I got up early this morning, which is very uncharacteristic of me, and decided to do some personal reflecting as I scrubbed the toilet and folded the laundry. I considered the journey B and I are on, and our own personal paths, and how far we have come. I considered what I have accomplished, and what I have yet to work on. I smiled as I thought about all of the things I have learned in the last 37 months of being a homemaker, and the last 21 months as a wife and homemaker. Some women spend decades as homemakers, with seemingly endless knowledge on topics I have yet to tackle. I could learn so much from them.

We could all learn so much from them.

But today is about what I have learned, thus far. This is about my life before children, a newlywed (When does that phase end, exactly?), a white woman in her mid-twenties discovering herself, and who she wants to be. This is about where I have come from, and what I have done, and what I will do. This is about the mistakes I have made, and the ones I will never make again. Self improvement, more or less.

I am an amateur of simplicity. I long, I yearn, for the basics. I strive to maintain what I truly believe in my heart and soul is pure, and good. I am a traditionalist, I am religious, I am a red blooded conservative American. I am not a feminist. I was raised to love thy neighbor and to refrain from passing judgement. I believe in the golden rule: treat others the way you want to be treated. I love openly, and I enjoy the company of others. I don’t want a political echo chamber around me, and I don’t want friends who are willing to ignore me simply because of my stance on social issues. We are all loving, caring people. We are all carrying around our own personal soapboxes in our pockets, using social platforms to project our opinions.

We deserve respect for that. It takes a lot of guts to really speak your mind nowadays. The fear of backlash is astonishing.

And we all deserve to be treated kindly, knowing topics are troubling and nothing is black and white, that opinions conflict and it does not mean we are hypocrites, it means we are all complicated, and so are the matters that we care about.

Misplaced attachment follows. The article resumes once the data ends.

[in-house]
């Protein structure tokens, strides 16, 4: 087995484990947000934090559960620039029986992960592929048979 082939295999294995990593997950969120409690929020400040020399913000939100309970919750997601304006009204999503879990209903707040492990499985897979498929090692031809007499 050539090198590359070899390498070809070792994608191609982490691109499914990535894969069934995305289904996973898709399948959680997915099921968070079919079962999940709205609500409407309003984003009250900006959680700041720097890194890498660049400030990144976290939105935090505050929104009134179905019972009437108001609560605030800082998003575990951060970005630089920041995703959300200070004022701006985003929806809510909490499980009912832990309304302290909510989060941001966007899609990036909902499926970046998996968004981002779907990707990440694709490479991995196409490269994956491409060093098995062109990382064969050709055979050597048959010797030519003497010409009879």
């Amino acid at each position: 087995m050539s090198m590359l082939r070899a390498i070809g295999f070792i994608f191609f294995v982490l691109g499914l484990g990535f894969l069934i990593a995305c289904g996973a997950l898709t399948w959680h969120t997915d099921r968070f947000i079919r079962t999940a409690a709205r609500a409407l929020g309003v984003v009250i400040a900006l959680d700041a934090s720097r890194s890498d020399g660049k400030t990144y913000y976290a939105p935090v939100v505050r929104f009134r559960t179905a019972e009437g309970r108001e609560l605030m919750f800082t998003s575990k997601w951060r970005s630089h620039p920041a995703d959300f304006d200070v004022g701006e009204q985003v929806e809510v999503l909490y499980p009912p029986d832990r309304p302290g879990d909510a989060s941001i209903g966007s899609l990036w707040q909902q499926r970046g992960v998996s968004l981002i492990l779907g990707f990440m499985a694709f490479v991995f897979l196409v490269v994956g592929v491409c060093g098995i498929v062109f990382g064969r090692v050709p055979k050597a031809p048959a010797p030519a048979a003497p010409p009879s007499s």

Anyway, enough of the soup and salad. On to the main course:


8 Things I Wish Someone Had Told Me About Homemaking


1. Use rubber gloves. There will come a time when your fingertips get tingly and numb, and it simply just won’t go away. And one day, you will realize just how many cleaning products your hands come into contact with on a daily basis. Protect your skin, seriously. It’s a total game changer for washing dishes, too!


2. Treat it like a job. Yes, you are home, but don’t get comfortable! This is your profession. Dress for it, don’t spend all day in your pajamas. Hold yourself accountable, because you are your own boss. Give yourself lunch breaks, but stick to a routine. Stay on schedule. Occupy your space, and own it. End the day feeling genuinely satisfied that you gave it your all.


3. Get into a routine. Make a schedule, and remain dedicated to it. It’s far too easy to slip up and get off track, and before you know it the house is a mess and you’re feeling overwhelmed trying to clean everything at once. Remember that you can multitask, remember that the washer is hands free, allowing you freedom to cross another task off of your list. And don’t get overwhelmed by daily tasks! If you need to go one at a time, go one at a time. You are your own boss, you make your own schedule, you decide what is worthy of your time.